Technology is the tool of civilisation. Engineering is fundamentally about making things. If there is such a thing as an 'engineering method' analogous to the scientific method, then it is distinguished from the scientific method by an emphasis on creation rather than on discovery. Primo Levi, an industrial chemist, put it best. In one of his biographical short stories he explains to a friend that 'the nobility of Man, acquired in a hundred centuries of trial and error, lay in making himself the conqueror of matter'. Engineering, at its heart, is about taking matter, understanding it, manipulating it and creating something new. This power of creation involves a great responsibility.
The challenge of providing affordable housing, basic services and facilities within our cities and regions can only be met if development plans consciously promote the social, economic and spatial integration of regions and Cities. The HSRC is engaged in research in various fields aimed at promoting such integrated planning and development. Staff of the HSRC's Development Planning and Policy Unit (DPPU) have been ~engaged in research on changing residential patterns in the Pretoria area. This includes examining the process of residential desegregation, particularly in formerly white 'group areas', and identifying zones of transition that may provide opportunities for in-fill and densification. In the formerly black townships there are certain important trends, including the upgrading and development of hostels and the emergence of new forms of inequality and residential segregation.
No-one concerned with South Africa's future economic welfare can question the desirability of genuine foreign investment. We need access to foreign savings to fund enterprises that will be profitable to both borrower and lender alike. Such investment should, however, be distinguished from foreign aid for RDP purposes on the one hand and soft loans from foreign countries whose own interests may conflict with ours on the other. Government decisions on the funding of large projects like the Maputo Corridor should be informed by these distinctions.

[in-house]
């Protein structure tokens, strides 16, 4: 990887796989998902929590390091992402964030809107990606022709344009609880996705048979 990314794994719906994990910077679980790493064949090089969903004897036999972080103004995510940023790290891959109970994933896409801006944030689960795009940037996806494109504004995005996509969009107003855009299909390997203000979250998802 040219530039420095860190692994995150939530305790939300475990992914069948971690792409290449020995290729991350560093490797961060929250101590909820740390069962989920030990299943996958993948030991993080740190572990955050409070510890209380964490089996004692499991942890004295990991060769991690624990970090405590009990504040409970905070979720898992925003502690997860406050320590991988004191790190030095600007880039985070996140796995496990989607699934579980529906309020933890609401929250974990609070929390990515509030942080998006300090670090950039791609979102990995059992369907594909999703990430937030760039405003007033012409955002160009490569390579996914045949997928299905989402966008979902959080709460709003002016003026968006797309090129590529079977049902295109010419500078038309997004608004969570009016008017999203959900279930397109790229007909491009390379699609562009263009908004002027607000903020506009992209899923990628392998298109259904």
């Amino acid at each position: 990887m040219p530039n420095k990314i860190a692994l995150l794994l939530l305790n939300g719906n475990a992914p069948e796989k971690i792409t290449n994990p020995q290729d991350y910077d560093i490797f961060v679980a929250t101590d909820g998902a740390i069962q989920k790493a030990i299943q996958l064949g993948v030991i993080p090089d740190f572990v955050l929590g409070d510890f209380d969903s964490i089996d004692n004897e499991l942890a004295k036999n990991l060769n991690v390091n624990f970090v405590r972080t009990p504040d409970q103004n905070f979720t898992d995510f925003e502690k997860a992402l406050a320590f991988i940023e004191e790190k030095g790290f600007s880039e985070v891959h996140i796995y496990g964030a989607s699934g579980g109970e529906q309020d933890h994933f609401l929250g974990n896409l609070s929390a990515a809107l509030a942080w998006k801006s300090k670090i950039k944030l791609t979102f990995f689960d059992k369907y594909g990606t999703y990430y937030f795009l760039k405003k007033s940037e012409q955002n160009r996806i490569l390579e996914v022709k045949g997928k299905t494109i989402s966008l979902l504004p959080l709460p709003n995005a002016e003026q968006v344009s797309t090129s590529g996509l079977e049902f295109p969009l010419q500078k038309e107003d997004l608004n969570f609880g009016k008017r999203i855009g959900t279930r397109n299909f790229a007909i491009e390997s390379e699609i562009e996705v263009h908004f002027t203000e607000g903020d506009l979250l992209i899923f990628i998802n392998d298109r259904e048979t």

Autodesk has announced new technology that will change the way design professionals distribute and view drawings. This technology will facilitate communication between engineers, architects and other design professionals by increasing the use of shared digital designs over the Internet in a secure and easy-to-use environment. 'This technology will help the communication process, making the Internet the ultimate collaborative platform for design: said Bill Gordon, MD of Autodesk Africa. 'For example, designers will be able simply to drag standard parts from suppliers' on-line catalogues and drop them directly into their designs, saving time and money and ensuring design accuracy. The beauty of this medium is that our customers will be able to communicate design Intent to anyone who has access to the Internet, including people who have no AutoCAD expertise.'
The first trails were probably from the dwelling cave to water and to the places where prey might be expected to be found. When a move was necessary through bush country it would have been logical to follow the pathways opened up by game. As people became more civilised and friendly (do the two necessarily go together?) these pathways would have been opened up, but their location would still have been governed by what was there previously, by the desire to avoid denser patches of bush or rocky outcrops.
Alistair Gilmour, vice-president of Eurobitume, talked about the importance of global debates that move this industry forward. On the subject of road surfacing, Mr Gilmour said that significant efforts are being made all the time to improve performance, bearing capacity, safety, noise and driving comfort by: Increased use of modified binders Improved selection of binders, aggregates and fillers Improved road design In porous asphalt, higher levels of porosity (up to 30 per cent or more in the future) and the introduction of the double layer concept
Differences of opinion on engineering contracts are fairly frequent, and procedures for resolving these disputes are no less so. The parties must choose an effective procedure at the outset if the tedium and expense of protracted proceedings are to be avoided. Mediation is generally preferred on the basis of time and cost considerations, and the first prize is obviously an agreed settlement negotiated with the mediator's assistance, encouragement and advice. Where agreement cannot be reached, the mediator is required to express an opinion, which the parties may either accept or reject, but in the event of rejection the dispute will go the far more expensive route to arbitration.